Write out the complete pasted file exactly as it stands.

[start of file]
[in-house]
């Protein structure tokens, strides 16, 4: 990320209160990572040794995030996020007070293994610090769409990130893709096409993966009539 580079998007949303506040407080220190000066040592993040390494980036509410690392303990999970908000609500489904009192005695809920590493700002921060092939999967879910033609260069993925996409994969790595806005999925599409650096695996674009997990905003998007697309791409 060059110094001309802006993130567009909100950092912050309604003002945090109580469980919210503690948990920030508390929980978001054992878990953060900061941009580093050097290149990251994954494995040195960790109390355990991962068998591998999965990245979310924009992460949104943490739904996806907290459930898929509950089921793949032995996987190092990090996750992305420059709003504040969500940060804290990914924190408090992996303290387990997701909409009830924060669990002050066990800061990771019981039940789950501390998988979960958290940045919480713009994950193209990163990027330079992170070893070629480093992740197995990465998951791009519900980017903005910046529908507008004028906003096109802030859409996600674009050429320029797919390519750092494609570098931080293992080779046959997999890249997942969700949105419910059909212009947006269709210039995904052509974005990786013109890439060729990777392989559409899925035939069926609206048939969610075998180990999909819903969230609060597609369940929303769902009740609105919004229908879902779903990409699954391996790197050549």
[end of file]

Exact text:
[in-house]
């Protein structure tokens, strides 16, 4: 990320209160990572040794995030996020007070293994610090769409990130893709096409993966009539 580079998007949303506040407080220190000066040592993040390494980036509410690392303990999970908000609500489904009192005695809920590493700002921060092939999967879910033609260069993925996409994969790595806005999925599409650096695996674009997990905003998007697309791409 060059110094001309802006993130567009909100950092912050309604003002945090109580469980919210503690948990920030508390929980978001054992878990953060900061941009580093050097290149990251994954494995040195960790109390355990991962068998591998999965990245979310924009992460949104943490739904996806907290459930898929509950089921793949032995996987190092990090996750992305420059709003504040969500940060804290990914924190408090992996303290387990997701909409009830924060669990002050066990800061990771019981039940789950501390998988979960958290940045919480713009994950193209990163990027330079992170070893070629480093992740197995990465998951791009519900980017903005910046529908507008004028906003096109802030859409996600674009050429320029797919390519750092494609570098931080293992080779046959997999890249997942969700949105419910059909212009947006269709210039995904052509974005990786013109890439060729990777392989559409899925035939069926609206048939969610075998180990999909819903969230609060597609369940929303769902009740609105919004229908879902779903990409699954391996790197050549």